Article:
The Department of Environment and Natural Resources (DENR) has filed on Tuesday (Aug. 7) criminal charges against an Indonesian national living in General Santos City and his four Filipino friends for possessing 17 heads of Sulawesi bear cuscus without permit in violation of Republic Act No. 9147, otherwise known as the Wildlife Resources Conservation and Protection Act.
Presented before the General Santos City Prosecutor’s Office for inquest were Indonesian national Ryan Lucas, 38, also known as Rio Paparang, residing at Sitio Tuning, Brgy. Lagao, General Santos City; Mark John Ordaniza Villaver and Johndee Monacillo Lumokso, both 24 years old and residents of San Miguel, Calumpang, General Santos City; Jolito Roa Resare, 38 years old of New Corilla, Davao Del Norte; and a certain Alber Miguel of Lumasal, Maasim, Sarangani Province. DENR Community Environment and Natural Resources Officer Ruel S. Divino said the criminal charges stemmed from the apprehension of 17 heads of Sulawesi cuscus bear ((Ailurops ursinus) from Lucas’s group by joint operatives of the DENR and the Philippine National Police-Maritime Group on Monday.
Initial investigation revealed that the cuscus bear were reportedly smuggled out of Indonesia and brought to the General Santos City through a fishing banca without appropriate permits from Indonesian authorities.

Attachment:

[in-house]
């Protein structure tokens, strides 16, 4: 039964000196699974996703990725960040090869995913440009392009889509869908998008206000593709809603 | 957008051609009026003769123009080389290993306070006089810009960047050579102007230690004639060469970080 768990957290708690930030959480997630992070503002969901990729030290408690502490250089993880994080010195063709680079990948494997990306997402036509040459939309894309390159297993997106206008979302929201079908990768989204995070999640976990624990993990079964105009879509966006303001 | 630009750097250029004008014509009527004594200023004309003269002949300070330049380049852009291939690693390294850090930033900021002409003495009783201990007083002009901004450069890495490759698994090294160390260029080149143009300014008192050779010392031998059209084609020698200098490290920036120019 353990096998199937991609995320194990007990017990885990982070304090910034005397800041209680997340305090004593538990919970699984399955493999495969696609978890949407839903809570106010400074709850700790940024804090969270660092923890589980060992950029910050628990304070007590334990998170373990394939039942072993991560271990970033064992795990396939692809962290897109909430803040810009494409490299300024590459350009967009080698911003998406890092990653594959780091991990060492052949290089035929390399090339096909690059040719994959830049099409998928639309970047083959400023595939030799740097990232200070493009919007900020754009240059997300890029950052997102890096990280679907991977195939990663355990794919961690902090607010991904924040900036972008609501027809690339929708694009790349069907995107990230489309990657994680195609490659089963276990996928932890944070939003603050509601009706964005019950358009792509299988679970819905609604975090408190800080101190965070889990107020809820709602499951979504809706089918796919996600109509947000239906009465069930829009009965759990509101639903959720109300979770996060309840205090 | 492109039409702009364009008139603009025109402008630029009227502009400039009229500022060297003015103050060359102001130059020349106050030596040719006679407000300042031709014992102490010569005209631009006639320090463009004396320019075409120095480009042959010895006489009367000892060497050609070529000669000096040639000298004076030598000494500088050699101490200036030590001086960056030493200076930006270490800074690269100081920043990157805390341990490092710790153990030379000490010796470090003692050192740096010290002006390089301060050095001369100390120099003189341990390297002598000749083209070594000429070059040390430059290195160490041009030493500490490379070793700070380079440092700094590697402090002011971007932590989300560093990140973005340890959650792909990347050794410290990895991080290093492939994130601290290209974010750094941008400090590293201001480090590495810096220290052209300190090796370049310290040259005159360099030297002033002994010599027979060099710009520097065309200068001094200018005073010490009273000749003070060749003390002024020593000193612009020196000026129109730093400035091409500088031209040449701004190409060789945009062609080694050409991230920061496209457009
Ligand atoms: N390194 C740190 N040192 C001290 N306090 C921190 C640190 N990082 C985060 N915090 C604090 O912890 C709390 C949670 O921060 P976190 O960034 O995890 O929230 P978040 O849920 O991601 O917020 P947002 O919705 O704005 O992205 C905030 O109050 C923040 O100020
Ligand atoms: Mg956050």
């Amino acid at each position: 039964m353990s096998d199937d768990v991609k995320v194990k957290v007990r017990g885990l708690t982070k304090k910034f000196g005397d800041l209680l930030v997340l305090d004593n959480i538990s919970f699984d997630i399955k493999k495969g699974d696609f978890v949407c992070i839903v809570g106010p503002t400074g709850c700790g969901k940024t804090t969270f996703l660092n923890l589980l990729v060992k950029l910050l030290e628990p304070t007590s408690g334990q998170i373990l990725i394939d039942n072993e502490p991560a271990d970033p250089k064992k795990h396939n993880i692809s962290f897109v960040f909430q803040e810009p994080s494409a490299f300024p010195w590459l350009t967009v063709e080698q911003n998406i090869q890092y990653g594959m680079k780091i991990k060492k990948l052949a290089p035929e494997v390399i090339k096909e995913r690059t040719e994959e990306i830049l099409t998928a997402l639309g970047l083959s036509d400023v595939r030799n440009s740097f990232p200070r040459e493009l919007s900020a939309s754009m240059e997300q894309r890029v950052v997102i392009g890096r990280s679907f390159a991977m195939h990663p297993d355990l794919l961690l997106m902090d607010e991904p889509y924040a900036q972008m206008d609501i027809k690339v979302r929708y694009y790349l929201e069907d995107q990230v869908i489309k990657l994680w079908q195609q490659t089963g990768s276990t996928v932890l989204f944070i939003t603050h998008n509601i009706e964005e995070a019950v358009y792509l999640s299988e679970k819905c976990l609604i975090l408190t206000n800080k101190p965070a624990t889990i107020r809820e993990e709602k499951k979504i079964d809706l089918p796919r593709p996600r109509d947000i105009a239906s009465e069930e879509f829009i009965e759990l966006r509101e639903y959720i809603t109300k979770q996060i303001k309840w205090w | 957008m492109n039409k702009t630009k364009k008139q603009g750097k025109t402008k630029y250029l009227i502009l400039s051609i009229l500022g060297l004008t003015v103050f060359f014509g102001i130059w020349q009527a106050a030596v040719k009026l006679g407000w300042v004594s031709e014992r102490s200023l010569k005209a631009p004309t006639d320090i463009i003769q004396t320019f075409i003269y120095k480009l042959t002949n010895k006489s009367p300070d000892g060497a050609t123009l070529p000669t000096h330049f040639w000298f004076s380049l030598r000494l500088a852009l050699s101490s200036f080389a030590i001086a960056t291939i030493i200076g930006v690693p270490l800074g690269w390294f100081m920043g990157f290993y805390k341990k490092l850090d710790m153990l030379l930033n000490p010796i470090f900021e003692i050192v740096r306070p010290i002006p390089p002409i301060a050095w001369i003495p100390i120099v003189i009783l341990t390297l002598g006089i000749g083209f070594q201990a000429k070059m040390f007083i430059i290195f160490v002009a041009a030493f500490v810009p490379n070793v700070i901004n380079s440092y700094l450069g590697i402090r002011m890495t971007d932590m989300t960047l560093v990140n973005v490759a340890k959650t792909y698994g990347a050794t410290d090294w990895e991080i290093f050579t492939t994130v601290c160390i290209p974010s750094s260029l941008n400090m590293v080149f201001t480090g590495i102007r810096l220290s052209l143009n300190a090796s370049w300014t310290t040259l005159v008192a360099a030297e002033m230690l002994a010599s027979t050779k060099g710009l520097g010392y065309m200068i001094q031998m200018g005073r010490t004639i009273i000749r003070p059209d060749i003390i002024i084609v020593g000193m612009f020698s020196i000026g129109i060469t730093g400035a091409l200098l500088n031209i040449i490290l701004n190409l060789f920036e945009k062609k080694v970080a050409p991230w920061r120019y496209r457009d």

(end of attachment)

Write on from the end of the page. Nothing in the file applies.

On Aug. 8, however, two of the cuscus bear died, prompting DENR-Region 12 Protected Areas and Wildlife Division chief Ali M. Hadjinasser to seek the assistance of Regional Veterinary Quarantine Officer Leo E. Castro for a routine check-up of the rescued wildlife, including quarantine services.
In a related development, DENR-Region 12 Technical Director for Protected Areas and Wildlife Management Service Geronimo L. Sequito said that he is currently in talks with Protected Areas and Wildlife Bureau (PAWB) Director Theresa Mundita Lim on the repatriation of the animals to Indonesia.
“We are awaiting the decision of the PAWB on the fate of the rescued animals, which are not yet endangered but classified as vulnerable, under the Convention on International Trade of Endangered Species (CITES). I believe the animals should be released back to their natural habitat,” Sequito said.